Trip reports

Farnham Heath RSPB, Surrey - 21 June 2017

Friday, 14 July 2017

Even before leaving the car park there had been a buzzard, nuthatch, chiffchaff, blackcap and swallow. Entering the reserve we heard the first of the day's willow warblers. Eventually we caught up with a pair of spotted flycatchers from here. They were no longer by the boardwalk (where they had been during a recce), but further across. It wasn't long before we added a great spotted woodpecker to the list and then the first of our tree pipits.

Approaching the main fenced enclosure someone spotted a bird on a fence; over the next few minutes we watched a pair of redstarts here, with another a little further round. As we passed through the enclosure towards the fire break we had already had whitethroat and then a bird perched in a tree was identified as a woodlark. Now at the main area we were treated at 12:20 to a nightjar churring away. Even better, Roy managed to find it perched in a conifer and we were all able to watch it for some time admiring its cryptic plumage. Stonechats (males, females and juveniles) performed well and a roe deer was found . Having found the stonechats we eventually located a singing Dartford warbler. A kestrel perched in a tree was scrutinised just in case it was the red-footed falcon that had disappeared from nearby Frensham Common (it wasn't). Before heading back for lunch an occasional swift was hawking overhead.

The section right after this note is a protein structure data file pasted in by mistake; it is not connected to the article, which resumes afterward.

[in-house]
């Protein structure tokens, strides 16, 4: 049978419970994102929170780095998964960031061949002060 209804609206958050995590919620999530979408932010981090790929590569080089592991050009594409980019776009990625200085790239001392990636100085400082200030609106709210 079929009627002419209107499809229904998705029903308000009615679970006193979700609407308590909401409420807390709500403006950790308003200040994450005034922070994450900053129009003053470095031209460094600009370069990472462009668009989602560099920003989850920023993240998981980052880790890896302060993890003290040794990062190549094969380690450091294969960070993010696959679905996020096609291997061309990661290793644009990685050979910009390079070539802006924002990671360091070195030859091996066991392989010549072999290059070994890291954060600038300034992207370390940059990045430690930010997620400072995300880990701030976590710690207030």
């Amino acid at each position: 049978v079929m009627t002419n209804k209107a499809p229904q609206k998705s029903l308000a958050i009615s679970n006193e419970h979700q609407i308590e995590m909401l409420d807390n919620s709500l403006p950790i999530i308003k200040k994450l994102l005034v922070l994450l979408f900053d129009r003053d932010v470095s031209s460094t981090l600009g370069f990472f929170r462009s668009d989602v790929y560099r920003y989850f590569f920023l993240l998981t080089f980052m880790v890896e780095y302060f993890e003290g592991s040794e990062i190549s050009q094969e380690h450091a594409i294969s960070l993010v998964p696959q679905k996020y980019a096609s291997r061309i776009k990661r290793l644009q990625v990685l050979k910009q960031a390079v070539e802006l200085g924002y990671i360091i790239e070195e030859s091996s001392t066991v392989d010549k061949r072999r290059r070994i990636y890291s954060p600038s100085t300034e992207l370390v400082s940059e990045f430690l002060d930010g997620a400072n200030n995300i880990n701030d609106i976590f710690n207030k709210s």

Back at the cars the Group dispersed somewhat with some taking to the café and others sitting on tree stumps. On reconvening participants started to drop out because of the heat. For the second half of the day we headed in the opposite direction and stopped at the small pond where among other odonata we saw four-spotted and broad-bodied chasers and at least one emperor, not to mention the damselflies. While in this area we had a red kite drift over (it was also seen from the centre). Carrying on we had another Dartford warbler and then a stock dove. We continued on round checking areas of pine wood for crossbills without any joy.

The list was only in the thirties (more or less matching the temperature), but people seemed to agree it had been worthwhile, with the nightjar being the star (and probably a first for a midweek outing).

By John Birkett (leader for the day)